For people like Sam Bahour, a 37-year-old telecom entrepreneur, life in the occupied West Bank is getting grimmer. Bahour is afraid to leave his home in Ramallah even in the few hours when curfew is lifted because a contingent of Israeli troops have taken over the house across the road. One of their tanks is parked outside. A persistent critic of the disastrous policies of the Palestinian Authority, Bahour nevertheless wonders whether change is possible under such conditions. "People know there is a need for reform," he says. "But it is a joke when we are locked up in our homes."
That's the reality Palestinians confront as they ponder upcoming elections. Palestinian leader Yassir Arafat has declared presidential and legislative elections for this coming January--in response to President George W. Bush's recent call for reform in the Palestinian Authority. The leadership has so far dismissed U.S. demands that they replace Arafat. Nevertheless, the elections could give the 3 million Palestinians who reside in the West Bank and Gaza the chance to debate what course for them really makes sense.
Arafat, who hasn't officially declared, is expected to run. The latest polls show him with 35% support--down from the 75% of the mid-1990s but ahead of his nearest challenger, says the Palestinian Center for Policy & Survey Research. "Most Palestinians do realize without the [U.S.] President reminding them that Arafat has failed," says Khalil I. Shikaki, the center's director. But most Palestinians "don't want him to go." Arafat's nearest rival, backed by 19%, is Marwan Barghouti, a leader of Arafat's Fatah movement who is now languishing in an Israeli jail. Elections could also give a bigger voice to the Islamic organizations Hamas and Islamic Jihad, which are backed by 25% of voters. "There is really no opposition waiting in the wings to take over from Arafat," says Jonathan Figel, a former Israeli military governor of Ramallah.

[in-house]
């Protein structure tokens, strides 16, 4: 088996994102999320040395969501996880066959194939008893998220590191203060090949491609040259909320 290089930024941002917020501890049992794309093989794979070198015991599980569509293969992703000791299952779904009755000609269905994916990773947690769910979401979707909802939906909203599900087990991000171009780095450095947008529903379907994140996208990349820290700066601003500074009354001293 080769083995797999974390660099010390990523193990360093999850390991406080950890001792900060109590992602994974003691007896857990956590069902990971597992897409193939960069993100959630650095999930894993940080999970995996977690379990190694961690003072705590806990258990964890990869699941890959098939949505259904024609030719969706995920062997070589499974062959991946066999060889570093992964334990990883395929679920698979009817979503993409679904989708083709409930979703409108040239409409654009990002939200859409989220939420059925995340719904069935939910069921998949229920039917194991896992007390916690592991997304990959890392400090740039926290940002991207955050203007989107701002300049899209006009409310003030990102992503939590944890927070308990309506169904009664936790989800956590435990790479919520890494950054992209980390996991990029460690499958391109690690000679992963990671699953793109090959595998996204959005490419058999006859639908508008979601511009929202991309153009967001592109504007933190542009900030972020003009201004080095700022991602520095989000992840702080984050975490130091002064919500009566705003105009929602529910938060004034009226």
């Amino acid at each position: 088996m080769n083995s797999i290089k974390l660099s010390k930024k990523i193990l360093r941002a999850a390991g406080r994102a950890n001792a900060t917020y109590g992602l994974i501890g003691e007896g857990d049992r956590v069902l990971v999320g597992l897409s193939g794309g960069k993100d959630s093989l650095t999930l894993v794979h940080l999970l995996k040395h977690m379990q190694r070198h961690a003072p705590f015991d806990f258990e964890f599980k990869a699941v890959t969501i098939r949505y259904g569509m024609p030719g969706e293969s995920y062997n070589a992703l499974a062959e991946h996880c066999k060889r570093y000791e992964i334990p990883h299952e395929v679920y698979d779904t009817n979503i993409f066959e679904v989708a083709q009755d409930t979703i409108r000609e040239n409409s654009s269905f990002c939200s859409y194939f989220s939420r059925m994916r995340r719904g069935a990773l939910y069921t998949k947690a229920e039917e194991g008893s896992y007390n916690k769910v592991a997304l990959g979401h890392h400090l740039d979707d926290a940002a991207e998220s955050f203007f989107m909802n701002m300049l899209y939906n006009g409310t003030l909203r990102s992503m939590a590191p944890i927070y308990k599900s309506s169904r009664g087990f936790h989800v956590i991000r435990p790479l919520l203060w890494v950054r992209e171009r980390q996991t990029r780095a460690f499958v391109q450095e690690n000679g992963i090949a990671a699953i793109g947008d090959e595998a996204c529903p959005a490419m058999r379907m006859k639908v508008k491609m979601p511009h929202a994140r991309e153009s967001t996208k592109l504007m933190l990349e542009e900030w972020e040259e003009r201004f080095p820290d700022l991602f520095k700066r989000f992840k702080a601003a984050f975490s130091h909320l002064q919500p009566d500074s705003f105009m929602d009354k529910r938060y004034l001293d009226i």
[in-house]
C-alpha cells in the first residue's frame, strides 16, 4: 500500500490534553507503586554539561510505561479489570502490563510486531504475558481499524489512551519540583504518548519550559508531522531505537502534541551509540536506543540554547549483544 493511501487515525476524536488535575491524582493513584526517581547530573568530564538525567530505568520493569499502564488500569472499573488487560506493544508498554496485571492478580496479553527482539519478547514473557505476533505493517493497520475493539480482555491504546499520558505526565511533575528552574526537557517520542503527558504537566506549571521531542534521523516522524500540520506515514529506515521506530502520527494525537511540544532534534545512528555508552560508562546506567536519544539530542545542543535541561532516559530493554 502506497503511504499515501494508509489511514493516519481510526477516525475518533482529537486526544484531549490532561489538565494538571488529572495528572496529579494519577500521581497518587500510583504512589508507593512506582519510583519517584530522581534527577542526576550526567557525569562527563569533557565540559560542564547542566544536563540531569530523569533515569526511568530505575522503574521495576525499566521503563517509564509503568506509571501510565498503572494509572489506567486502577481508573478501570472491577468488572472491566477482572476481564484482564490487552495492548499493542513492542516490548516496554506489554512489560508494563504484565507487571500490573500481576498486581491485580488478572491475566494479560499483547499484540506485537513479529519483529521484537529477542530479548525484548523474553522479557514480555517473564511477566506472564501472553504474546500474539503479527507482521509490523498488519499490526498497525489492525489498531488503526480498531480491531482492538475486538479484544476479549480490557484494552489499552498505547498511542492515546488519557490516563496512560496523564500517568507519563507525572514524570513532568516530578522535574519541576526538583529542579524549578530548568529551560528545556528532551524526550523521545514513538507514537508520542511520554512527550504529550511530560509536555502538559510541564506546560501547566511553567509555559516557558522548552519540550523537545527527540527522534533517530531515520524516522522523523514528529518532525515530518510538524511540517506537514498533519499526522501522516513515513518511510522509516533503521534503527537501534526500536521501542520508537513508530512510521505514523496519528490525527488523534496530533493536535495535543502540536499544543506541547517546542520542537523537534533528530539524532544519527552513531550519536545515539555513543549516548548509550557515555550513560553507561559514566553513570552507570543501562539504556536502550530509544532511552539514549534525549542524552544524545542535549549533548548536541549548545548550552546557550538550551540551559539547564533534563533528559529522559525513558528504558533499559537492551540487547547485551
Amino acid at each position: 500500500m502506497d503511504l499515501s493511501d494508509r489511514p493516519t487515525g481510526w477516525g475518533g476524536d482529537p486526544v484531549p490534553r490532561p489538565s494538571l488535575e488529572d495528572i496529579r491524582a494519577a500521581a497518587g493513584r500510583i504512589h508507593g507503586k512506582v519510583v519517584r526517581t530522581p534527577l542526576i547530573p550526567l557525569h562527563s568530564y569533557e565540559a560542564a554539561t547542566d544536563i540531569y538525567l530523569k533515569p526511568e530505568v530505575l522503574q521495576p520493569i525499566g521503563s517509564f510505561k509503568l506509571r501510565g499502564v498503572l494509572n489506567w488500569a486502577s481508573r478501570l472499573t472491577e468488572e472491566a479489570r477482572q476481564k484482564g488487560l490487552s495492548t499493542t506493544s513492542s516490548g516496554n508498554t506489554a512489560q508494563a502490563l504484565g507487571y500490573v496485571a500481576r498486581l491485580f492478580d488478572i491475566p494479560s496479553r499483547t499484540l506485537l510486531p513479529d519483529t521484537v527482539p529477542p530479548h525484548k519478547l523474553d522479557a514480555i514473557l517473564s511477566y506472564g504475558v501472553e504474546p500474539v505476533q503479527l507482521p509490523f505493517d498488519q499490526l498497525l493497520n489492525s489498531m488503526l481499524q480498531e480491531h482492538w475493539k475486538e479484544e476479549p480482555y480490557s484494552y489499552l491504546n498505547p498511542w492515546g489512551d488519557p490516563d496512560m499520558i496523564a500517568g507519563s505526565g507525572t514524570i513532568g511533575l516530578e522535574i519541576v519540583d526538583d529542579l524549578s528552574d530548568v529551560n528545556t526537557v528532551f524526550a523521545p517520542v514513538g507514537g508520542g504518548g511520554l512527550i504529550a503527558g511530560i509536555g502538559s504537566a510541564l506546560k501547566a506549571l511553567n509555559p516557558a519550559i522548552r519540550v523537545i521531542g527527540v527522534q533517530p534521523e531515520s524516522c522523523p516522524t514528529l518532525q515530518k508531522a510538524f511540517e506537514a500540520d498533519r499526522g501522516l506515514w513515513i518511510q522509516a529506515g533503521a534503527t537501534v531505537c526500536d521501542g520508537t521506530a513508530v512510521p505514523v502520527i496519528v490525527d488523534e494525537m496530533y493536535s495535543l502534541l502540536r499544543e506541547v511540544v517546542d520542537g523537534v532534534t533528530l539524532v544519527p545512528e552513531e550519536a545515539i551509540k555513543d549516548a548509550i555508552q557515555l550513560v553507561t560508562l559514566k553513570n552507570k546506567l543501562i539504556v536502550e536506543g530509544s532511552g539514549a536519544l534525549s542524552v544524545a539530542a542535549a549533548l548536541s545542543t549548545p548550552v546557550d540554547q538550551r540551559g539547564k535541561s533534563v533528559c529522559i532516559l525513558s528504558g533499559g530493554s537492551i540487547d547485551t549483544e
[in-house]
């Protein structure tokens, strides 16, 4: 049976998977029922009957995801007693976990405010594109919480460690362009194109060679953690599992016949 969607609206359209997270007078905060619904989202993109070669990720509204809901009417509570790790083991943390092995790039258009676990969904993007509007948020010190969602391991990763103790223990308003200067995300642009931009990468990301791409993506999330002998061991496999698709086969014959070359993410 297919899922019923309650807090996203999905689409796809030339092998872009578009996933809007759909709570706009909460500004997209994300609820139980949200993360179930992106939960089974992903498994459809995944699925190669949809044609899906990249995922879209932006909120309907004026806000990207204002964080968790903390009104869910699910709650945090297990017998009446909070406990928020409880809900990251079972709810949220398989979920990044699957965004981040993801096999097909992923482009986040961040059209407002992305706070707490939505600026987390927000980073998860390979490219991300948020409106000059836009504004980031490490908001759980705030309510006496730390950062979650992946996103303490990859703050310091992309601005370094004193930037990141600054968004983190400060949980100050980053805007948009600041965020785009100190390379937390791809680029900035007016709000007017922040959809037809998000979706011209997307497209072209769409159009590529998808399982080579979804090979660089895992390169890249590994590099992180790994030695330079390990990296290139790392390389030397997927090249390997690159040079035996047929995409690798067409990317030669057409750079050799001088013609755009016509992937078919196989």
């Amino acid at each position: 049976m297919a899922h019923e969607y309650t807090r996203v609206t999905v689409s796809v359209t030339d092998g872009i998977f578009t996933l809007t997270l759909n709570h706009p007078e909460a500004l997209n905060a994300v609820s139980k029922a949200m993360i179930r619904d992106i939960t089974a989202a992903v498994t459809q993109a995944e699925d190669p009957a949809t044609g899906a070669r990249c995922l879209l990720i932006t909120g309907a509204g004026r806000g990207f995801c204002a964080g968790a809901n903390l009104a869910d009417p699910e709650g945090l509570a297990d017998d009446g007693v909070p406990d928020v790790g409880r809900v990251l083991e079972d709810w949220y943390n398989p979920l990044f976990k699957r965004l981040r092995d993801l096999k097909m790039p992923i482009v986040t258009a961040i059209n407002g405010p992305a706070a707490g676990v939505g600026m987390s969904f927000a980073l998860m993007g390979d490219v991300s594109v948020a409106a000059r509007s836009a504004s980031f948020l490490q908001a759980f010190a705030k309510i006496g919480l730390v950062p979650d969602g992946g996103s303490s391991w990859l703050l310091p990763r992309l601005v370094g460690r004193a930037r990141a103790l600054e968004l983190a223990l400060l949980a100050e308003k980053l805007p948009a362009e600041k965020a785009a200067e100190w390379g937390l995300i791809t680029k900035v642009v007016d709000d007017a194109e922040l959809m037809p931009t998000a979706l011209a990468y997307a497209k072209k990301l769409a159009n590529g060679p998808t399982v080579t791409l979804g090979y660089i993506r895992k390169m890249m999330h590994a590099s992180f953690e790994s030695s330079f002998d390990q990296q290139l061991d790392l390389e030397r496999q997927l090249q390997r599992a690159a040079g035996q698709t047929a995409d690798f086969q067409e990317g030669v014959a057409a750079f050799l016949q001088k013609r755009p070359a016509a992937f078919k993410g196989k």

If there is to be serious change in Palestinian politics, moderate Arab states will likely be involved. The Egyptians, who have smashed their own Islamic insurgency, may offer the Palestinians help in rounding up suicide bombers. A more crucial contribution from Egypt or Saudi Arabia could be brokering a deal between the U.S. and Arafat that saves the Palestinian chief some face. "If our effort has any chance of success, it has to come from the Saudis and others putting pressure on the Palestinians," says one Administration source.
That could involve kicking the Palestinian leader upstairs. One idea making the rounds is to award him a ceremonial role such as the presidency of the Palestinian National Council, which represents Palestinians worldwide, while letting younger leaders run for the post of Prime Minister. "Egypt will not ask Arafat to leave but will not object to a Palestinian alternative to Arafat," says Abdel Moneim Said, director of the Al-Ahram Center for Political and Strategic Studies in Cairo.
The huge setbacks of recent years leave Palestinian society ripe for such changes. But the intense debate needed to shift the leadership is unlikely to happen as long as Israeli tanks are besieging Palestinian cities. And some analysts wonder whether the U.S. will follow through and recognize a Palestinian state if a leader other than Arafat is elected. "It all depends on the offer. If Arafat steps aside, what do the Palestinians get in return?" asks Emad Shahin, a political science professor at the American University in Cairo. Despite such questions, the Palestinians have few other options than to try and start the painful process of reform.
By Stanley Reed in London and Stan Crock in Washington, with Neal Sandler in Jerusalem and Susan Postlewaite in Cairo
Edited by Rose Brady